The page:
For folks who like to focus on actual issues instead of ideologies, being an independent voter makes sense. Such voters are also referred to as non-affiliated or unaffiliated voters. They do not have to register themselves with either the Republican or Democratic Party, which are the two largest mainstream political parties in the United States.
Given the option, one may ask about the benefits of being an independent voter in the United States. For easy decision making, let us take a look at some of the key benefits of being an independent voter.
Focus on local issues – By being an independent voter, you can utilize the power of your vote to influence resolution of local issues. Political parties may have their own broad agenda. They may not always be able to look into local issues. If you have something that is impacting your everyday life, you can vote in favor of a candidate who can possibly attempt to fix the issue.
Power to swing votes – In closely fought contests, independent voters can have a greater influence on the outcome of elections. It can prompt politicians to closely listen to their needs and demands. Politicians from both parties may reach out to independent voters with more acceptable campaign promises.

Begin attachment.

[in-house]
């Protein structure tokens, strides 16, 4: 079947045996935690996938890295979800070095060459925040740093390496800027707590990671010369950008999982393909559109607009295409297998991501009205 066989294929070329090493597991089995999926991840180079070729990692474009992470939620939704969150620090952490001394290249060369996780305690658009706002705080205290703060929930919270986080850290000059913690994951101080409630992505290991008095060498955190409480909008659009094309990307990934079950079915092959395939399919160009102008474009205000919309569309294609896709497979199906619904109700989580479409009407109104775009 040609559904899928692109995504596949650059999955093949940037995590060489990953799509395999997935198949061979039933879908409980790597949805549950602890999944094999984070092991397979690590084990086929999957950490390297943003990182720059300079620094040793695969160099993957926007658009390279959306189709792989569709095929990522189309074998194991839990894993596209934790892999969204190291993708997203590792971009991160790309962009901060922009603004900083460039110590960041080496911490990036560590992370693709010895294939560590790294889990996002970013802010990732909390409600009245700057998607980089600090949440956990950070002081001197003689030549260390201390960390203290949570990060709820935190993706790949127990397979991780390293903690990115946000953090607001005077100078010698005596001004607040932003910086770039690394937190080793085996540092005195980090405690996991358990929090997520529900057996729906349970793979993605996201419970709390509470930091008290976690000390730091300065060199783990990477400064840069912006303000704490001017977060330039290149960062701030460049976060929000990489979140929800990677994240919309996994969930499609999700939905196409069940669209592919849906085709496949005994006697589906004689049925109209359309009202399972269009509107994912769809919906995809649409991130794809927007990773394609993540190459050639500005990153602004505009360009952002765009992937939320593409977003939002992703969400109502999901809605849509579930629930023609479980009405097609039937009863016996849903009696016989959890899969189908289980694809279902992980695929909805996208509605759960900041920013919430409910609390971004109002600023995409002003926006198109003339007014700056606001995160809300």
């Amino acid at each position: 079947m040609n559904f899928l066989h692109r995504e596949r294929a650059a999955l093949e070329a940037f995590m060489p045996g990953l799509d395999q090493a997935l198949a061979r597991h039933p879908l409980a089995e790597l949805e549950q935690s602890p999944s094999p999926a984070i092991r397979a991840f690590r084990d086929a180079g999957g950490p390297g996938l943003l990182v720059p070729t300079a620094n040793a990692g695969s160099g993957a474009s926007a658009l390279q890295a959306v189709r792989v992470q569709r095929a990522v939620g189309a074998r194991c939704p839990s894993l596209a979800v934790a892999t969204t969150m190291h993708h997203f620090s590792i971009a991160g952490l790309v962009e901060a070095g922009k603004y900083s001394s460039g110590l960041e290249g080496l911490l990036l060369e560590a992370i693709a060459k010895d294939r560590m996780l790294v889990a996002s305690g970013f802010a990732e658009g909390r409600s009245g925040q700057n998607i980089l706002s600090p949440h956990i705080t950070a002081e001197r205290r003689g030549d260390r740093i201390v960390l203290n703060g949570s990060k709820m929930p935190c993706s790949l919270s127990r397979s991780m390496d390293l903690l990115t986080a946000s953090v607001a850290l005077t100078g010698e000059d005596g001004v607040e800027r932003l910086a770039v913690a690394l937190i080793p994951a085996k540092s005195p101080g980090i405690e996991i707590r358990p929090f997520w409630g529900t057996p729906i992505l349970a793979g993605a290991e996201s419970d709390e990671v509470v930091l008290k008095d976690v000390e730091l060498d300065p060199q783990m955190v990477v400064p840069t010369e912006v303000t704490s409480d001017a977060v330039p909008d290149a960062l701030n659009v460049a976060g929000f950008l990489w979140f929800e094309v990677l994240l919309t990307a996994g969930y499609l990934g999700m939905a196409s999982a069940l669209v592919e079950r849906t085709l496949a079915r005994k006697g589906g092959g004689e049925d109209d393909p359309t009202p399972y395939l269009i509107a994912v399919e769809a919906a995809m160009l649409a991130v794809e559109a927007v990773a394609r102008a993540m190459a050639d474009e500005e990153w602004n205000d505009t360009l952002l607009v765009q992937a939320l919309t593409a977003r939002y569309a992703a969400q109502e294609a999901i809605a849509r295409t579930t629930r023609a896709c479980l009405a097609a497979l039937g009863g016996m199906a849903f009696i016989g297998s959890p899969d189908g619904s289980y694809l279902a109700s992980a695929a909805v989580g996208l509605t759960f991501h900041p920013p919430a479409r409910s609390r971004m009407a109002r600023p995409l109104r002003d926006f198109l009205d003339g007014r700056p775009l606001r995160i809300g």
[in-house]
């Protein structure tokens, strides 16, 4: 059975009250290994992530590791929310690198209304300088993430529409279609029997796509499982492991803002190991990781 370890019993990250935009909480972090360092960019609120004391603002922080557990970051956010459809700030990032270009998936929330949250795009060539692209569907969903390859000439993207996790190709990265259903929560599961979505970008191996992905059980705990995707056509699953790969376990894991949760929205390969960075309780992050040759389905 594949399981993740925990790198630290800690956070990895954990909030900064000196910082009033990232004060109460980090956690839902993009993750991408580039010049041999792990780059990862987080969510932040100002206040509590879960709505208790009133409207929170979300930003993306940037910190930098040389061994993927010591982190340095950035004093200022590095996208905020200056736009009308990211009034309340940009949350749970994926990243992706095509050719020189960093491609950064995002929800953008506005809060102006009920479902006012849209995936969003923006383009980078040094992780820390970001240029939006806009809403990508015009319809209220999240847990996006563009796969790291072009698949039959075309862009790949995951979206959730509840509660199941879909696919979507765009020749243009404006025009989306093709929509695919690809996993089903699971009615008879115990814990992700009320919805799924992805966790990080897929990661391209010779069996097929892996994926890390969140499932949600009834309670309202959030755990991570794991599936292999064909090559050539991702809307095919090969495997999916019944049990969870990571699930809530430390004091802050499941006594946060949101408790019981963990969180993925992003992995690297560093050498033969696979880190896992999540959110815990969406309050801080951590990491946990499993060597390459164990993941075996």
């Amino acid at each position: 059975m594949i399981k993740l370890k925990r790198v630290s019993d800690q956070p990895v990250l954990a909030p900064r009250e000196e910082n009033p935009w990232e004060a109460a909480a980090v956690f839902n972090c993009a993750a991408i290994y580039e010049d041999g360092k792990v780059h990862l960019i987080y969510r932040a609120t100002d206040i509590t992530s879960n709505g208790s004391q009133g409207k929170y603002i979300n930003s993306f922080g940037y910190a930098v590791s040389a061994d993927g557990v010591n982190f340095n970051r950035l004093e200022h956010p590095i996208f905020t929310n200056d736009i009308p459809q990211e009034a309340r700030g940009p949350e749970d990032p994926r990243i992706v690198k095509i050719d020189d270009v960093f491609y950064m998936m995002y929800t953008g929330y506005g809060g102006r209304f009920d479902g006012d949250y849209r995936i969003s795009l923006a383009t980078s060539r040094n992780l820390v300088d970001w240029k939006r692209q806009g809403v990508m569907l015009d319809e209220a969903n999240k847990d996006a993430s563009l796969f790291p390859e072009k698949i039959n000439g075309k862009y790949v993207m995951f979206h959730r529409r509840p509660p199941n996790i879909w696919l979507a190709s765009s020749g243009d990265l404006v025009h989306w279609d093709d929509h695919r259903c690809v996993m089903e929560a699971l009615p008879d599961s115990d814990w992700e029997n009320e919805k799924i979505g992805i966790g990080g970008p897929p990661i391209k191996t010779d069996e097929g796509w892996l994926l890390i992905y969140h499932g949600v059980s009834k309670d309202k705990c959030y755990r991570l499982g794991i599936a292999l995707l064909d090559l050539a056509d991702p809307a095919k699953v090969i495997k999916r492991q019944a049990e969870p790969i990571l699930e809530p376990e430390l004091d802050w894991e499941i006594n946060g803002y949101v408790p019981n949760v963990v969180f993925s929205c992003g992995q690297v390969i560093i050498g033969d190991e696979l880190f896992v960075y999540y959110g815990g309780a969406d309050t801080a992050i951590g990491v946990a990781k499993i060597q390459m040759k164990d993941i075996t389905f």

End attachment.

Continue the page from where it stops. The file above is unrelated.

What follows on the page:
Political diversity – Independent voters play a key role in sustaining political diversity. Independent voters can vote for independent candidates and third-party candidates. This can help introduce and nurture new ideas in the political world. It can allow new leaders to present their views and set a strong narrative. Such diversity is made possible with independent voters.
Eradicating complacency – With a larger percentage of independent voters, there is more pressure on politicians to perform. If all people vote based on pure ideologies, it may result in political complacency. This may have negative repercussions at both local and national level. With independent voters, politicians will work harder for the welfare of the people.
Lesser media influence – It is common knowledge that narratives are being widely set through social media and print media. However, an independent voter will be less susceptible to being influenced by such propaganda machines. Independent voters can seek information from multiple sources to understand what is true and what is fake. This will allow them to support candidates who are more capable, honest and committed.
As is evident, there are multiple benefits of being an independent voter. However, there can be some disadvantages too. For example, primary elections in some states allow only limited participation of independent voters. As such, their influence in shaping party platforms will be less in comparison to registered party members.
Another drawback is individual voters may have limited access to campaign outreach programs from political parties. Based on the above factors, you can decide if you want to be an independent voter or a registered party member.